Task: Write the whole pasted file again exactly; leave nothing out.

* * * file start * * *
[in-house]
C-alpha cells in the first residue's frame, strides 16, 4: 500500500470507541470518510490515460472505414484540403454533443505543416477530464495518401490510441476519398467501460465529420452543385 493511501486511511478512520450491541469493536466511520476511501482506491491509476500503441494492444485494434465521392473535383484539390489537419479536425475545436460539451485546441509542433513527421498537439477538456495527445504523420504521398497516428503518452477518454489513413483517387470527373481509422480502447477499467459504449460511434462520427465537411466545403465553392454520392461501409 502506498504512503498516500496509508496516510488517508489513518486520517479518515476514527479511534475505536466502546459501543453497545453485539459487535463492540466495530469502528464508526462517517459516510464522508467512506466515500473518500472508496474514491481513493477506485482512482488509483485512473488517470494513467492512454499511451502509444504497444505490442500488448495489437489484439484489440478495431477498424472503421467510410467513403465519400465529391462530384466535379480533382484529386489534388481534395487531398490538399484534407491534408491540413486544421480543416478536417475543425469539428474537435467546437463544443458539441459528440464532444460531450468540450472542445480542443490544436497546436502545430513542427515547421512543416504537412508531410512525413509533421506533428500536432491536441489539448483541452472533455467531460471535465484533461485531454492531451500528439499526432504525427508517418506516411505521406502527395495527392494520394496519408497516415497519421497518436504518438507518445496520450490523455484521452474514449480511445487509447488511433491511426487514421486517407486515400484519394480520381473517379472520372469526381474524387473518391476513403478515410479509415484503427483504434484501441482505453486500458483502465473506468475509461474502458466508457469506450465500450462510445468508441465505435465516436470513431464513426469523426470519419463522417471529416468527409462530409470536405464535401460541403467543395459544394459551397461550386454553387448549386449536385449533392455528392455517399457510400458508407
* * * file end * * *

[in-house]
C-alpha cells in the first residue's frame, strides 16, 4: 500500500470507541470518510490515460472505414484540403454533443505543416477530464495518401490510441476519398467501460465529420452543385 493511501486511511478512520450491541469493536466511520476511501482506491491509476500503441494492444485494434465521392473535383484539390489537419479536425475545436460539451485546441509542433513527421498537439477538456495527445504523420504521398497516428503518452477518454489513413483517387470527373481509422480502447477499467459504449460511434462520427465537411466545403465553392454520392461501409 502506498504512503498516500496509508496516510488517508489513518486520517479518515476514527479511534475505536466502546459501543453497545453485539459487535463492540466495530469502528464508526462517517459516510464522508467512506466515500473518500472508496474514491481513493477506485482512482488509483485512473488517470494513467492512454499511451502509444504497444505490442500488448495489437489484439484489440478495431477498424472503421467510410467513403465519400465529391462530384466535379480533382484529386489534388481534395487531398490538399484534407491534408491540413486544421480543416478536417475543425469539428474537435467546437463544443458539441459528440464532444460531450468540450472542445480542443490544436497546436502545430513542427515547421512543416504537412508531410512525413509533421506533428500536432491536441489539448483541452472533455467531460471535465484533461485531454492531451500528439499526432504525427508517418506516411505521406502527395495527392494520394496519408497516415497519421497518436504518438507518445496520450490523455484521452474514449480511445487509447488511433491511426487514421486517407486515400484519394480520381473517379472520372469526381474524387473518391476513403478515410479509415484503427483504434484501441482505453486500458483502465473506468475509461474502458466508457469506450465500450462510445468508441465505435465516436470513431464513426469523426470519419463522417471529416468527409462530409470536405464535401460541403467543395459544394459551397461550386454553387448549386449536385449533392455528392455517399457510400458508407